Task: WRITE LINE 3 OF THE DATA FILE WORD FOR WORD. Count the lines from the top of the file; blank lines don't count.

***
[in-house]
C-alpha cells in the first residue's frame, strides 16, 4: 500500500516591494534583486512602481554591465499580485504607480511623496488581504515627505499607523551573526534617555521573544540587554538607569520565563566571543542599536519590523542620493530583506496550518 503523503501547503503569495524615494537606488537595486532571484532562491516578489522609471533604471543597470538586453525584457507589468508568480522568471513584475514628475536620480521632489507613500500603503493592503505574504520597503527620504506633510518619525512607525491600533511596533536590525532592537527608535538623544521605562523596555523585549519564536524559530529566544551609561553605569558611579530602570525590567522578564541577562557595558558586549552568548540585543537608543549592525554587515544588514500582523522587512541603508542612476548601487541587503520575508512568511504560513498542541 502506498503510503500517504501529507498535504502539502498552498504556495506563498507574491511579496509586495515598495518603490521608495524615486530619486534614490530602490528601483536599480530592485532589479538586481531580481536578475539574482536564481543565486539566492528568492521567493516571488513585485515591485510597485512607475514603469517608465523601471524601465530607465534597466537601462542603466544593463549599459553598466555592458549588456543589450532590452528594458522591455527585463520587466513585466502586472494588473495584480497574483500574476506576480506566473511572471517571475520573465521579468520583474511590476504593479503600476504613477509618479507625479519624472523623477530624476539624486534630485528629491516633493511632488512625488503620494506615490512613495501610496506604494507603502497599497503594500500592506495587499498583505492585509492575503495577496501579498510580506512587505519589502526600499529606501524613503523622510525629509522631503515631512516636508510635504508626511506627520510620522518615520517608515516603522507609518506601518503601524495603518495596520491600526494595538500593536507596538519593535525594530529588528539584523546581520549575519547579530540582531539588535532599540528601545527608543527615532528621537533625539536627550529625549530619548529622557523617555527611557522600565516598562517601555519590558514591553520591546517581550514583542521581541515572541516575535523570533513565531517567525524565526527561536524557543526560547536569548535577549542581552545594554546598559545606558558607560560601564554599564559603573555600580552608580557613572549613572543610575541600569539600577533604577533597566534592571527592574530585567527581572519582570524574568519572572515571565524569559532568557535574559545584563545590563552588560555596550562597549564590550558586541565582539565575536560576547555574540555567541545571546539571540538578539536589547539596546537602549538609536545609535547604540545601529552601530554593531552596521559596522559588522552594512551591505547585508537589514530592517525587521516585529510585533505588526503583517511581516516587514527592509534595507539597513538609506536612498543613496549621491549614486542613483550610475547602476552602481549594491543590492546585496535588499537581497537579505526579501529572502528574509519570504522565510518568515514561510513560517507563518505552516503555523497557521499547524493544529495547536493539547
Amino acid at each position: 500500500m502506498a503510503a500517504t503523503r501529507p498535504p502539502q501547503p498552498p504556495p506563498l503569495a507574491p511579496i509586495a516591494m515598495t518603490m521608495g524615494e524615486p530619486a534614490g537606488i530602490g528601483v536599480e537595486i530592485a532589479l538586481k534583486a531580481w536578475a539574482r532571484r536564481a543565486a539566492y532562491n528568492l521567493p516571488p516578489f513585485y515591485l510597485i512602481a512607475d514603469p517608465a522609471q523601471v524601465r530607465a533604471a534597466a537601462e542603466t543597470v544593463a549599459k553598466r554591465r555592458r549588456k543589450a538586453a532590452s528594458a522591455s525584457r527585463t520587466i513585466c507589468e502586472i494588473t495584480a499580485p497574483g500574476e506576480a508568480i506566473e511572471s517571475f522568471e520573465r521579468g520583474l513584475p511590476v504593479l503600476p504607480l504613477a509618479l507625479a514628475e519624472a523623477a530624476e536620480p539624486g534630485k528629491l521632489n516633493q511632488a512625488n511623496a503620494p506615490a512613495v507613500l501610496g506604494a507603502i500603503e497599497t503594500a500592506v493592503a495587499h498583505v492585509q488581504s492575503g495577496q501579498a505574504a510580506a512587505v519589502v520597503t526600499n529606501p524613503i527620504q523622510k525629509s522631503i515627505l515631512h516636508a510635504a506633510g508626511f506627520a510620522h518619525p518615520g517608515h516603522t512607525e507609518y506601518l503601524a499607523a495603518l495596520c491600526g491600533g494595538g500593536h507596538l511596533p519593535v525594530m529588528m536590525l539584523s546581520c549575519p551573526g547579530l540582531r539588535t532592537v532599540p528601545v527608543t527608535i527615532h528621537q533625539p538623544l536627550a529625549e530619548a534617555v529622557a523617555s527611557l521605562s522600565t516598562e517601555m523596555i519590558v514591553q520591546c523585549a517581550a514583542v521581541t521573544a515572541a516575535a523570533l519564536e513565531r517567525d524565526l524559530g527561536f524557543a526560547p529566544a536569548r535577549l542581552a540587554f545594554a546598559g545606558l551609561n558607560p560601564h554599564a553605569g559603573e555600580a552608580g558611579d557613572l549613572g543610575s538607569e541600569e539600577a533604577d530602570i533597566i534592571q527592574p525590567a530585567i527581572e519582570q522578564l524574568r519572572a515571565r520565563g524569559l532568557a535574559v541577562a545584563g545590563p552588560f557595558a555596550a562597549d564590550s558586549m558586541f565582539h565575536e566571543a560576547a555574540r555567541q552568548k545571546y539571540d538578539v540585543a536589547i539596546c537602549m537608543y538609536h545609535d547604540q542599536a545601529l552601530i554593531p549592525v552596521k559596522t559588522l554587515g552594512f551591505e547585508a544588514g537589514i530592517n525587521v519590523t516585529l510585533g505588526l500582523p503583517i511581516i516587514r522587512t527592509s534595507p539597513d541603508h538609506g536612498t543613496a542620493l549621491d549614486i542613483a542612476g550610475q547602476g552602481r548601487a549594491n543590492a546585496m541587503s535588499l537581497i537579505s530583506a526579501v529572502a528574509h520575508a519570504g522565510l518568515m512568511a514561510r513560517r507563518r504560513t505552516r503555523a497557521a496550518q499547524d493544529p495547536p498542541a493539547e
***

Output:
Amino acid at each position: 500500500m502506498a503510503a500517504t503523503r501529507p498535504p502539502q501547503p498552498p504556495p506563498l503569495a507574491p511579496i509586495a516591494m515598495t518603490m521608495g524615494e524615486p530619486a534614490g537606488i530602490g528601483v536599480e537595486i530592485a532589479l538586481k534583486a531580481w536578475a539574482r532571484r536564481a543565486a539566492y532562491n528568492l521567493p516571488p516578489f513585485y515591485l510597485i512602481a512607475d514603469p517608465a522609471q523601471v524601465r530607465a533604471a534597466a537601462e542603466t543597470v544593463a549599459k553598466r554591465r555592458r549588456k543589450a538586453a532590452s528594458a522591455s525584457r527585463t520587466i513585466c507589468e502586472i494588473t495584480a499580485p497574483g500574476e506576480a508568480i506566473e511572471s517571475f522568471e520573465r521579468g520583474l513584475p511590476v504593479l503600476p504607480l504613477a509618479l507625479a514628475e519624472a523623477a530624476e536620480p539624486g534630485k528629491l521632489n516633493q511632488a512625488n511623496a503620494p506615490a512613495v507613500l501610496g506604494a507603502i500603503e497599497t503594500a500592506v493592503a495587499h498583505v492585509q488581504s492575503g495577496q501579498a505574504a510580506a512587505v519589502v520597503t526600499n529606501p524613503i527620504q523622510k525629509s522631503i515627505l515631512h516636508a510635504a506633510g508626511f506627520a510620522h518619525p518615520g517608515h516603522t512607525e507609518y506601518l503601524a499607523a495603518l495596520c491600526g491600533g494595538g500593536h507596538l511596533p519593535v525594530m529588528m536590525l539584523s546581520c549575519p551573526g547579530l540582531r539588535t532592537v532599540p528601545v527608543t527608535i527615532h528621537q533625539p538623544l536627550a529625549e530619548a534617555v529622557a523617555s527611557l521605562s522600565t516598562e517601555m523596555i519590558v514591553q520591546c523585549a517581550a514583542v521581541t521573544a515572541a516575535a523570533l519564536e513565531r517567525d524565526l524559530g527561536f524557543a526560547p529566544a536569548r535577549l542581552a540587554f545594554a546598559g545606558l551609561n558607560p560601564h554599564a553605569g559603573e555600580a552608580g558611579d557613572l549613572g543610575s538607569e541600569e539600577a533604577d530602570i533597566i534592571q527592574p525590567a530585567i527581572e519582570q522578564l524574568r519572572a515571565r520565563g524569559l532568557a535574559v541577562a545584563g545590563p552588560f557595558a555596550a562597549d564590550s558586549m558586541f565582539h565575536e566571543a560576547a555574540r555567541q552568548k545571546y539571540d538578539v540585543a536589547i539596546c537602549m537608543y538609536h545609535d547604540q542599536a545601529l552601530i554593531p549592525v552596521k559596522t559588522l554587515g552594512f551591505e547585508a544588514g537589514i530592517n525587521v519590523t516585529l510585533g505588526l500582523p503583517i511581516i516587514r522587512t527592509s534595507p539597513d541603508h538609506g536612498t543613496a542620493l549621491d549614486i542613483a542612476g550610475q547602476g552602481r548601487a549594491n543590492a546585496m541587503s535588499l537581497i537579505s530583506a526579501v529572502a528574509h520575508a519570504g522565510l518568515m512568511a514561510r513560517r507563518r504560513t505552516r503555523a497557521a496550518q499547524d493544529p495547536p498542541a493539547e